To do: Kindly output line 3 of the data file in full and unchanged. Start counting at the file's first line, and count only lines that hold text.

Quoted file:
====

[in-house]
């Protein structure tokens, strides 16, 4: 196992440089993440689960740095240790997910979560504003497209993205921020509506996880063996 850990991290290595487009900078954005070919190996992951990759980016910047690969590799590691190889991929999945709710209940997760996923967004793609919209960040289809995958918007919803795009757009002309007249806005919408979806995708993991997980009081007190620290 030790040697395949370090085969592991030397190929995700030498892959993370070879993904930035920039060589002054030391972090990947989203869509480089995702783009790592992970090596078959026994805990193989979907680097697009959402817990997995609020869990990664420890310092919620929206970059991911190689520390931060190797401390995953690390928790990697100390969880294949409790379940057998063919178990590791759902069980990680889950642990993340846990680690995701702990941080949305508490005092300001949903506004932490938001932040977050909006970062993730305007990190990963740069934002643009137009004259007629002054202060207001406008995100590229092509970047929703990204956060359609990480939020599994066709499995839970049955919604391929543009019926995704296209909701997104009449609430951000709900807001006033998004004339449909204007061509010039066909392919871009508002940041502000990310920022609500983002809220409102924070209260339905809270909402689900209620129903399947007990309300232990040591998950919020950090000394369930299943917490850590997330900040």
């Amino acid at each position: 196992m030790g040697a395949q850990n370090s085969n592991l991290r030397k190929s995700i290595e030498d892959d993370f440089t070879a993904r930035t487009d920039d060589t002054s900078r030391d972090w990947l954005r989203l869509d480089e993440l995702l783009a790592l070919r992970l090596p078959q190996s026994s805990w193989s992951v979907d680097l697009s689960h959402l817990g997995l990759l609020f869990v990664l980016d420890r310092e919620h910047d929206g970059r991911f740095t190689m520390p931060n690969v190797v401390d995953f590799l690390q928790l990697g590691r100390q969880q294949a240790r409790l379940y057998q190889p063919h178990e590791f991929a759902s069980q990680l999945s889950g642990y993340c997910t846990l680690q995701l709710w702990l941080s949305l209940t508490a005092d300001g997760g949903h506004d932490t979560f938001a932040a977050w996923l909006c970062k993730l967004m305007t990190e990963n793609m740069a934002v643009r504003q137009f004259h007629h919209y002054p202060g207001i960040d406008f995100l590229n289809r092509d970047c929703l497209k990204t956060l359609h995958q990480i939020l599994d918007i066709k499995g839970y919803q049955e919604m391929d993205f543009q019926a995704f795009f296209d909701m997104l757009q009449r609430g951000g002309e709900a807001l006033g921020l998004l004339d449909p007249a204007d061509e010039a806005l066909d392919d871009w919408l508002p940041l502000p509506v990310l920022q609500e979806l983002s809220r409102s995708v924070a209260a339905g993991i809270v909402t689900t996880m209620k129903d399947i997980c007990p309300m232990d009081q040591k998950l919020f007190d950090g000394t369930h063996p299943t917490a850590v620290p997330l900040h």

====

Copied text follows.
């Amino acid at each position: 196992m030790g040697a395949q850990n370090s085969n592991l991290r030397k190929s995700i290595e030498d892959d993370f440089t070879a993904r930035t487009d920039d060589t002054s900078r030391d972090w990947l954005r989203l869509d480089e993440l995702l783009a790592l070919r992970l090596p078959q190996s026994s805990w193989s992951v979907d680097l697009s689960h959402l817990g997995l990759l609020f869990v990664l980016d420890r310092e919620h910047d929206g970059r991911f740095t190689m520390p931060n690969v190797v401390d995953f590799l690390q928790l990697g590691r100390q969880q294949a240790r409790l379940y057998q190889p063919h178990e590791f991929a759902s069980q990680l999945s889950g642990y993340c997910t846990l680690q995701l709710w702990l941080s949305l209940t508490a005092d300001g997760g949903h506004d932490t979560f938001a932040a977050w996923l909006c970062k993730l967004m305007t990190e990963n793609m740069a934002v643009r504003q137009f004259h007629h919209y002054p202060g207001i960040d406008f995100l590229n289809r092509d970047c929703l497209k990204t956060l359609h995958q990480i939020l599994d918007i066709k499995g839970y919803q049955e919604m391929d993205f543009q019926a995704f795009f296209d909701m997104l757009q009449r609430g951000g002309e709900a807001l006033g921020l998004l004339d449909p007249a204007d061509e010039a806005l066909d392919d871009w919408l508002p940041l502000p509506v990310l920022q609500e979806l983002s809220r409102s995708v924070a209260a339905g993991i809270v909402t689900t996880m209620k129903d399947i997980c007990p309300m232990d009081q040591k998950l919020f007190d950090g000394t369930h063996p299943t917490a850590v620290p997330l900040h």